The Fabrication of Thermoelectric Materials Using Functionalised Silicon Nanoparticles

Ashby, Shane (2015) The Fabrication of Thermoelectric Materials Using Functionalised Silicon Nanoparticles. Doctoral thesis, University of East Anglia.

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    Silicon nanoparticles (SiNPs) can be synthesised by a variety of methods. A one-pot synthesis
    based on the chemical reduction of inverse micelles has been used to produce SiNPs with ligands
    of varying alkyl chain length. These particles were characterised to determine how the chain
    length affects the surface functionalities and particle size. The particles produced show optical
    properties typical of SiNPs produced by solution methods.
    Silicon based materials are a potential alternative to current thermoelectric materials (e.g.
    Bi2Te3) due to their abundance and low toxicity. Phenylacetylene functionalised SiNPs have been
    synthesised using a bottom up approach. A cold pressed pellet of this material displays an
    electrical conductivity of 18.1 S m-1, in addition to a high Seebeck coefficient and a low thermal
    conductivity. These properties combine to give a figure of merit (ZT) of 0.6 at 300 K. This ZT value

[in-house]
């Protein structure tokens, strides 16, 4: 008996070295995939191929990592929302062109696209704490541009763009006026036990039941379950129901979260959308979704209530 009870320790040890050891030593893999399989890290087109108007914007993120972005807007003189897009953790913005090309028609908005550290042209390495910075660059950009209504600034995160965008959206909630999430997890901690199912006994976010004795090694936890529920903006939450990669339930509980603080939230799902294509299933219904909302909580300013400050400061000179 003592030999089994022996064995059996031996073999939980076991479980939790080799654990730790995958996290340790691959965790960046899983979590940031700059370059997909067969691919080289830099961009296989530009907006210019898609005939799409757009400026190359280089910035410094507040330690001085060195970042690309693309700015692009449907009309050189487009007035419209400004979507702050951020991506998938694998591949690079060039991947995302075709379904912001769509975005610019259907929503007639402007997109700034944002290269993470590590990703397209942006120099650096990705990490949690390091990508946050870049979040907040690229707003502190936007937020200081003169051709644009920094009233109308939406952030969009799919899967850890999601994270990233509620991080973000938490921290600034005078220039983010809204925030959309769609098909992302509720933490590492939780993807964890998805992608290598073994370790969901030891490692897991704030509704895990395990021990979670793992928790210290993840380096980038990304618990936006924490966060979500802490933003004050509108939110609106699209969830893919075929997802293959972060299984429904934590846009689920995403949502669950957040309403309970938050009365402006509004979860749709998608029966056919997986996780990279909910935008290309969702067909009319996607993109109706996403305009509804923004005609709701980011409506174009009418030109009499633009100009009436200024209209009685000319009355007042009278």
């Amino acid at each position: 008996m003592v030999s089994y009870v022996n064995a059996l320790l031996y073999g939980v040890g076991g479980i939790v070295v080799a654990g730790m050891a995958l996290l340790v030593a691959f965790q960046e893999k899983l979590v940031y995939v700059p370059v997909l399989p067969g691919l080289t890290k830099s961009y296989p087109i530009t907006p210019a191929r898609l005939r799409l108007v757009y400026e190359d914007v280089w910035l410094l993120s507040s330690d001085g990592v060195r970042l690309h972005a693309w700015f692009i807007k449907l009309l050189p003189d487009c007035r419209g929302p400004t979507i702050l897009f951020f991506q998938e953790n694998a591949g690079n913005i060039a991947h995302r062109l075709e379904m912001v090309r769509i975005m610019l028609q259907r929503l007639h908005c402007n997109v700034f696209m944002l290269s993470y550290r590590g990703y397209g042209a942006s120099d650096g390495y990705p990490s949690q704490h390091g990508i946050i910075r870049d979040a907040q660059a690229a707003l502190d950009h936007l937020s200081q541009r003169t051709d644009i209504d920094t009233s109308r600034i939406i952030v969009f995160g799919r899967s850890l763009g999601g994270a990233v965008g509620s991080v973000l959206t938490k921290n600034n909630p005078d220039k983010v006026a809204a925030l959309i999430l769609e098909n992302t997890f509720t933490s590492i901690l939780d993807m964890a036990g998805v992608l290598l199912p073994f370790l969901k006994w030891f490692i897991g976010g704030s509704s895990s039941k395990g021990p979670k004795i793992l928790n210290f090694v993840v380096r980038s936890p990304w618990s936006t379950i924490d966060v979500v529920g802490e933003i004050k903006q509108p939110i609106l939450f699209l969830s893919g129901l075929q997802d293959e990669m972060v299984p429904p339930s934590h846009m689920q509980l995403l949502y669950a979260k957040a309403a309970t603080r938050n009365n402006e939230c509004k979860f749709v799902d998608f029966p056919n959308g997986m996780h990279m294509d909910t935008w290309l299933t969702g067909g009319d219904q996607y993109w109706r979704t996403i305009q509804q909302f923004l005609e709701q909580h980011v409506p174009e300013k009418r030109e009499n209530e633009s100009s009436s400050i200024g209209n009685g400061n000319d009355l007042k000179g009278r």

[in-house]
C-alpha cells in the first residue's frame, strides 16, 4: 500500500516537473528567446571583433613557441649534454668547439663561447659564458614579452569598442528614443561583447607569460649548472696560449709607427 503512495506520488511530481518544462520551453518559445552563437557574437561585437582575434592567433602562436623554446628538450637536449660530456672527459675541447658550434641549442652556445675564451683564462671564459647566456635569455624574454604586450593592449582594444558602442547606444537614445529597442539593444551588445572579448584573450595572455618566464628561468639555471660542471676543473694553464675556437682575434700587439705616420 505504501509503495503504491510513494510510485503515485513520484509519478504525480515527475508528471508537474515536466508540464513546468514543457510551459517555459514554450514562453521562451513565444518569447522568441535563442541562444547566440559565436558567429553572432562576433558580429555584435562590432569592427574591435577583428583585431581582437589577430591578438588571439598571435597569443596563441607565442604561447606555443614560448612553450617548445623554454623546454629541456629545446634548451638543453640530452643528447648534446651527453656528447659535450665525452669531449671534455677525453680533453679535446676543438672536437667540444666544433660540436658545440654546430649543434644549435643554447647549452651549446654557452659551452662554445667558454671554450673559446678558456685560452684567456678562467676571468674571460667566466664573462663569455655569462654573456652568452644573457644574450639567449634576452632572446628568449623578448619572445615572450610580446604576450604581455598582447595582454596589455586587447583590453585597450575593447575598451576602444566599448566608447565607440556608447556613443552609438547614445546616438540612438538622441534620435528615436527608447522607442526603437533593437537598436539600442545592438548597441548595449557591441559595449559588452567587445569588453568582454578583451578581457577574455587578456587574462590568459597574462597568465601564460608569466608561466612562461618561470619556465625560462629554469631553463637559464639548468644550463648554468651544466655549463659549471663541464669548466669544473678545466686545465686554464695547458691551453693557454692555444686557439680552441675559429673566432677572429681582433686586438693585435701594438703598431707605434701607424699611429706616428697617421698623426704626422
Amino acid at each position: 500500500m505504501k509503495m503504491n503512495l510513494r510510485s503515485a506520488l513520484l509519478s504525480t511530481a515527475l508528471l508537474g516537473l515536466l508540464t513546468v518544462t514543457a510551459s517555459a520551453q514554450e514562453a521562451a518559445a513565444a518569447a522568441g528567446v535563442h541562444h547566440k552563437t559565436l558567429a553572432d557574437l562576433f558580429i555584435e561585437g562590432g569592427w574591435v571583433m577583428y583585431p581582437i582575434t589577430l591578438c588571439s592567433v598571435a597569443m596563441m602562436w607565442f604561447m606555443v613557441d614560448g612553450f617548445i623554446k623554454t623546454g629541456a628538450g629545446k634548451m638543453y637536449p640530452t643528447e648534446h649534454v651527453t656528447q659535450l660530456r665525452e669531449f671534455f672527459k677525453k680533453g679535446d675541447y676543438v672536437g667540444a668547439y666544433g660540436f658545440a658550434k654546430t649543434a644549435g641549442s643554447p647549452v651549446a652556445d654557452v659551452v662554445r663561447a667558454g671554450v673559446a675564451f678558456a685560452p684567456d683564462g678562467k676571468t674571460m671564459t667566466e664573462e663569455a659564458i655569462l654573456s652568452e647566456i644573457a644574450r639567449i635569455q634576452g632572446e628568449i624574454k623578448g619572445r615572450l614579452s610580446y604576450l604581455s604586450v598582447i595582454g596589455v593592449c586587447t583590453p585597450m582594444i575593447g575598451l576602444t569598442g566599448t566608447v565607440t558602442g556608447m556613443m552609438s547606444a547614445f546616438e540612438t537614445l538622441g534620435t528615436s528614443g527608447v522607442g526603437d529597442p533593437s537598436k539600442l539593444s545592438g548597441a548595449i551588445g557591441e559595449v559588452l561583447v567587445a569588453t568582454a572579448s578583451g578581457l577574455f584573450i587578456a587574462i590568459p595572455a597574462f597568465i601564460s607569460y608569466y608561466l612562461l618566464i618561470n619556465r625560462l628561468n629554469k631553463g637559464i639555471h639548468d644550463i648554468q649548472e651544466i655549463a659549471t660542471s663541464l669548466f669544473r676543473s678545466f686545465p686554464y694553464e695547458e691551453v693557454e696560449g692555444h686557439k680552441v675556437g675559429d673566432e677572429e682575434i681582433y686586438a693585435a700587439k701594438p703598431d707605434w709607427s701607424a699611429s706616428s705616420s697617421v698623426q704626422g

is significant for a silicon based material, and comparable to that of other thermoelectric materials
    such as Mg2Si, PbTe and Si-Ge alloy.
    To investigate the effects that the doping of ligands have on the thermoelectric properties of
    such materials, terthiophene functionalised SiNPs were synthesised and subsequently doped using
    varying levels of NOBF4. The electrical resistivity shows a decrease of 7 orders of magnitude
    between the undoped and optimised material although the electrical resistivity is still higher than
    required for application. In addition, the material produced displays a modest ZT of 0.08.
    Top down methods allow control of the carrier concentration of the silicon core, as the
    material is doped prior to being broken down. Phenylacetylene SiNPs were synthesised using
    electrochemical etching followed by functionalisation via a two-step chlorination-alkylation
    process. These particles were characterised and their thermal stability analysed, showing a
    maximum operation temperature of 200oC.

    Item Type: Thesis (Doctoral)
    Faculty \ School: Faculty of Science > School of Chemistry
    Depositing User: Mia Reeves
    Date Deposited: 19 Jun 2015 11:48
    Last Modified: 19 Jun 2015 11:48

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